Creating Effective Pathways:

Sometimes when we learn a new movement skill, we have busy thoughts that negatively affect the learning experience. This could be described as having a ‘monkey mind’. Sometimes our monkey minds entertain negative thoughts like, “I’m going to fall”, “I can’t do it”, “people will laugh at me”. To calm that monkey mind, teachers can simply pair a task and progression with verbal cues.

For example, when a child is learning how to jump, verbal cues can guide them through the ‘parts’ of the skill, e.g. “crouch, reach behind and stretch”, quietening the monkey mind and directing attention towards proficient skill execution.

Monkey minds can also be calmed by asking the learner to sing – remember, music triggers a different part of your brain that provides a useful distraction from negative or stressful thoughts.

Beyond cue words and singing, we could also have the learner utter a repetitive statement such as “crouch, and JUMP, crouch, and JUMP….”

Monkey minds can make learning a new skill very challenging. During an activity you might consider asking the learner ‘What are you thinking?’. Do not be surprised if you receive a response like, “I don’t know”. So often, learner’s do not internalise instruction. You might think your instructions and feedback have been heard, you might even receive a visual or verbal response from the learner, but has the information really ‘sunk in’?

Spoon on Feeding the Brain

We have to make sure that we spoon feed a learner’s brain until they are used to doing an action or activity the right way. Verbal cues are a great way of doing this. Ideally, verbal cues should become part of teaching culture. They have the the capacity to guide learners towards effective performances and, continuously feed positive pathways.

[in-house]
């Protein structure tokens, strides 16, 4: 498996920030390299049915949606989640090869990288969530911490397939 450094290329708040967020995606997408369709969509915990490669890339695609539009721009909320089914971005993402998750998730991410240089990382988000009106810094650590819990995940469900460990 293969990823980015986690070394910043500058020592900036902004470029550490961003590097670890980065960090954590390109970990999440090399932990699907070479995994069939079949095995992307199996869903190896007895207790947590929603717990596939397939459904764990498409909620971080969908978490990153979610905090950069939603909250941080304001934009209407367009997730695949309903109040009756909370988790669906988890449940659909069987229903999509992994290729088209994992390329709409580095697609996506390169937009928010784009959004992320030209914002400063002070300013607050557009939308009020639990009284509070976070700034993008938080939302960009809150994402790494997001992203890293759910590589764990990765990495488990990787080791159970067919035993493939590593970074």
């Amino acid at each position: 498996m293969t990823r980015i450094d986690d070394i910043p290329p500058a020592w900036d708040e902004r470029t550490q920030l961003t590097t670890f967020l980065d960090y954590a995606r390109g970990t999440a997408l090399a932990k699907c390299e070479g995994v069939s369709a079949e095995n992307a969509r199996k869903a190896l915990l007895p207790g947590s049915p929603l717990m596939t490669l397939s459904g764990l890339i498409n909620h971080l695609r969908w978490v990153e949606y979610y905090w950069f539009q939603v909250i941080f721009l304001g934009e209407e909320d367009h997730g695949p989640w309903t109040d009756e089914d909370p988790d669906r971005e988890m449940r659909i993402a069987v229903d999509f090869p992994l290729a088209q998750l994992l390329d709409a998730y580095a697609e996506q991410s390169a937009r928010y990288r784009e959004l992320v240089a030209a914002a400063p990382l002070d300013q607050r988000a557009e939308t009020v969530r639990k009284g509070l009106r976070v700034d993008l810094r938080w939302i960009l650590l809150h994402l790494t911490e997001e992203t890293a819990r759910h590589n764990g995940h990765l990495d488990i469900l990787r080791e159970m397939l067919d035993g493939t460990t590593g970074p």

Be More Jamaican

But what happens when a learner is particularly anxious or even afraid to engage in an activity? Dr Ali, discusses a great verbal cue used to encourage learners to relax – simply tell them to, ‘be more Jamaican’. This cue encourages the learner to adopt a Bob Marley attitude, reminding them to have faith that – “every little thing is gonna be alright”. This shift from being outcome focussed to simply trusting the process is a wonderful life lesson.

Put simply, in order to see effective change in movement behaviors, providing verbal cues that spoon feed the learner’s brain and instill that Bob Marley attitude can make a significant difference– this is my message to you!


Movement Intelligence

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